This summary from Maven's Notebook provides an excellent overview of the major water sourcing, storage and distribution projects throughout the Golden State.
California has built a water delivery infrastructure that is likely the most extensive anywhere on earth, capable of moving a drop of water that originates near the northern border all the way down south to the Mexican border. Through the development of this infrastructure, man has rearranged California's natural assets to meet societal needs, making the state unrecognizable from its pre-settlement history in the process.
California's climate and hydrology are unlike any other in the nation, with variability and uncertainty the main characteristics. In an average year, the total amount of precipitation is about 200 million acre-feet; however, the actual precipitation can vary anywhere from 100 million acre-feet to 300 million acre-feet, depending on whether it is a wet year, a dry year, or something in between. About half of the precipitation will evaporate, be used by vegetation, or sink into the subsurface, salt sinks, or flow to the ocean; the remaining half, known as ‘dedicated water' is what is available for use in cities, on farms, for the environment, or to be put in storage.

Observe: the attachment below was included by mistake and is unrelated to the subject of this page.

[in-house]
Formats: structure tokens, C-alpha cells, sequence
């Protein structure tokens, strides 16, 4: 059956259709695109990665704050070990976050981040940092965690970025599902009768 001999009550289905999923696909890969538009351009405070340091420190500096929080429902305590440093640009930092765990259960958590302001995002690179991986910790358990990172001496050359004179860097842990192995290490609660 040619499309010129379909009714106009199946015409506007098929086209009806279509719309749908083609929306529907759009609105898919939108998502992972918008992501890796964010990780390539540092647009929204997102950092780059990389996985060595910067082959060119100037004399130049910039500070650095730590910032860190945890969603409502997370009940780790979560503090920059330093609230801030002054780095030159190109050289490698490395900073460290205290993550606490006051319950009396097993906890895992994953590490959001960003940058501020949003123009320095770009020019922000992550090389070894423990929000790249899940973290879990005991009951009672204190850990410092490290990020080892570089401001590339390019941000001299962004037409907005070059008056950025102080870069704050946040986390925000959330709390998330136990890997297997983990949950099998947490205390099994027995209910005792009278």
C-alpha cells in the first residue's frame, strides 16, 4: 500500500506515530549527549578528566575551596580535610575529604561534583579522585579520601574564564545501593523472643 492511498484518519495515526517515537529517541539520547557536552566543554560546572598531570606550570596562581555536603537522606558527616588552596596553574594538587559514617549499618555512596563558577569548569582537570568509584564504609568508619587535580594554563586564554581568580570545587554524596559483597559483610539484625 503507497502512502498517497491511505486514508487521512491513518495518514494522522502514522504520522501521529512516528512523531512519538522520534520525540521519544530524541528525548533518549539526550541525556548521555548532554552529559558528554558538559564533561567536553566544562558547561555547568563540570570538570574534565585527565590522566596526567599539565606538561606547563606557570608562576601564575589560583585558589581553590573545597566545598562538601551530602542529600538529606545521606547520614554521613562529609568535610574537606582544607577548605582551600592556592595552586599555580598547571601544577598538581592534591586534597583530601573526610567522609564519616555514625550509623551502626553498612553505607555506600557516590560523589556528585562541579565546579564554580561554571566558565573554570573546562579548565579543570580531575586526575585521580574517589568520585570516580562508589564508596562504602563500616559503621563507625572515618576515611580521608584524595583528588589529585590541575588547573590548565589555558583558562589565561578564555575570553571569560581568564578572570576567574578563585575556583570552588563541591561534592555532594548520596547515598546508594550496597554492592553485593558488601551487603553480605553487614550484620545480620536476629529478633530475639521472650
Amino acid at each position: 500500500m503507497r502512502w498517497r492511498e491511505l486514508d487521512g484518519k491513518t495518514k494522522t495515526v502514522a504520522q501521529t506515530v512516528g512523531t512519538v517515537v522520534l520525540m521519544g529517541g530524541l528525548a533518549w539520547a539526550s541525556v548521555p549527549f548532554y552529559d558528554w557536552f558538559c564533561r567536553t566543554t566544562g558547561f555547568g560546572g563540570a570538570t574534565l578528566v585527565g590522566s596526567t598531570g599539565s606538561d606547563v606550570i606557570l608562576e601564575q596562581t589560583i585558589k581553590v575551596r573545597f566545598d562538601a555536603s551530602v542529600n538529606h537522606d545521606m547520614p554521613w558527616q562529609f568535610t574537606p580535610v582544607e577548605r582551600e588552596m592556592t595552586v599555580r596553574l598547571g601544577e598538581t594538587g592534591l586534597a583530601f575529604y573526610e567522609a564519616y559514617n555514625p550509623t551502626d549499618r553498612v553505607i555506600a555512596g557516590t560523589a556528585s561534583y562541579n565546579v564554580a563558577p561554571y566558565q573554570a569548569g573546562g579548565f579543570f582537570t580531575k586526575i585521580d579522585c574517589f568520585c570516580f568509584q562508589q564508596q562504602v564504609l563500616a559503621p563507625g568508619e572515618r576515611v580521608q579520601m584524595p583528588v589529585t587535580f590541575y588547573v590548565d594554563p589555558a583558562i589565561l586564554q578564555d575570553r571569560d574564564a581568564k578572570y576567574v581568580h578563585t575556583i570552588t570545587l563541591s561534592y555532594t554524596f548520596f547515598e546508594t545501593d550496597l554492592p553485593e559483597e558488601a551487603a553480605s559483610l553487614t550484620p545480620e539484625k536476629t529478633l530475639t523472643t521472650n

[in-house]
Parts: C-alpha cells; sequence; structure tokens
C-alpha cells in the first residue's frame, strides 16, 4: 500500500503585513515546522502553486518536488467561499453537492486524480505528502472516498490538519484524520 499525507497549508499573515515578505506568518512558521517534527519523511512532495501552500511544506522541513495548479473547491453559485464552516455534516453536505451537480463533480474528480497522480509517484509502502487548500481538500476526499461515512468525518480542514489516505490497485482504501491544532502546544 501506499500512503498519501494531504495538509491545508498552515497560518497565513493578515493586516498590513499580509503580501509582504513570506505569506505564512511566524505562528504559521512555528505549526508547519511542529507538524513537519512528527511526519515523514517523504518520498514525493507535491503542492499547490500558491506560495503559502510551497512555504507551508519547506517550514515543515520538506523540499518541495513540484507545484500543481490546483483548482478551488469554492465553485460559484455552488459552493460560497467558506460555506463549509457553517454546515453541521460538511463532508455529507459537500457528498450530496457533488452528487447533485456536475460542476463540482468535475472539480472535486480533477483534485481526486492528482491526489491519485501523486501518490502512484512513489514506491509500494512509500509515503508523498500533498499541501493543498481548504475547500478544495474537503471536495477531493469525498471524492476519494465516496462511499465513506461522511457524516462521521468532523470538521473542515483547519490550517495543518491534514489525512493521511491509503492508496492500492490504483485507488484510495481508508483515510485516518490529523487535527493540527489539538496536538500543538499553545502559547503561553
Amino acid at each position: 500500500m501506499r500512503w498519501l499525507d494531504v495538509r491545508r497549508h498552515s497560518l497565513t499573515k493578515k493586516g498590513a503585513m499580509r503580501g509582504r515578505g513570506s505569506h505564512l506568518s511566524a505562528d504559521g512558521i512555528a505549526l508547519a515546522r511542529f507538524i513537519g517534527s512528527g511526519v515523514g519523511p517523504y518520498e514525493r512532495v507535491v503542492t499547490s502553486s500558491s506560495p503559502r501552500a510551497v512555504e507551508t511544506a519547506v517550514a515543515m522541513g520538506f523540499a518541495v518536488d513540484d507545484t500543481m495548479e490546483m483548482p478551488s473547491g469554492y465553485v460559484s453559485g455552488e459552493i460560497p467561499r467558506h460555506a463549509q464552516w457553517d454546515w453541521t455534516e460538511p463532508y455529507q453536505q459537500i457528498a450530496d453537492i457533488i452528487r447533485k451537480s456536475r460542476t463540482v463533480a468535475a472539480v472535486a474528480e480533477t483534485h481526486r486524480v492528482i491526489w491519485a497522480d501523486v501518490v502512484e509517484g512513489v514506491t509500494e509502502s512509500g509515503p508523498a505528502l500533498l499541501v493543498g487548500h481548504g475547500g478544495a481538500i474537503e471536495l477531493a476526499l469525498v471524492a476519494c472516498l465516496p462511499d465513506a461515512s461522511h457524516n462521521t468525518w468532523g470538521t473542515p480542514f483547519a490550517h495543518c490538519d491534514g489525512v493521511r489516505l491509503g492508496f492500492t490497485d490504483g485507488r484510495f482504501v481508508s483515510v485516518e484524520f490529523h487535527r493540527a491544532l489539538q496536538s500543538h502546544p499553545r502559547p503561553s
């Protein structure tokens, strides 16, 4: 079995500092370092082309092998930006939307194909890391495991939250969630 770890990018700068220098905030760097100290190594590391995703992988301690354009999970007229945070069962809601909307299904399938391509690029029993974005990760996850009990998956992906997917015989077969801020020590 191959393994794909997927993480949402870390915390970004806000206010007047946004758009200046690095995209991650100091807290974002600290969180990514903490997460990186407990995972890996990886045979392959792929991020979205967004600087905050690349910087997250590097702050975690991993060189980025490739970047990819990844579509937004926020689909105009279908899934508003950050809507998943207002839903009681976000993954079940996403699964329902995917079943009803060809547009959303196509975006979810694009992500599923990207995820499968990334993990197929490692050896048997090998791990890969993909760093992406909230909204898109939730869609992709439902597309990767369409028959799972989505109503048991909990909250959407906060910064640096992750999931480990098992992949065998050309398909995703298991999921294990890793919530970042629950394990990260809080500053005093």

California has more than 1,400 named dams and 1,300 reservoirs that help with flood management, water storage and water transport. Hydropower from dams also provides a major source of electricity throughout the state and a source of revenue. Dams are owned, maintained and operated by federal, state and local agencies.
Groundwater is also an important part of the state's water supplies, comprising about 40% of water used in an average year, and 60% or more in a drought year. But groundwater is very much location dependent: some communities have no groundwater and rely solely on surface water while other communities may have only groundwater; other communities rely on a mix of imported water and groundwater, and even some rely solely on imported water. California has been identified as the heaviest groundwater user in the United States, with approximately 16% of the nation's groundwater supplies being extracted from the state's aquifers.
For details on where the water for your city or county comes from, check out this website from the Water Education Foundation: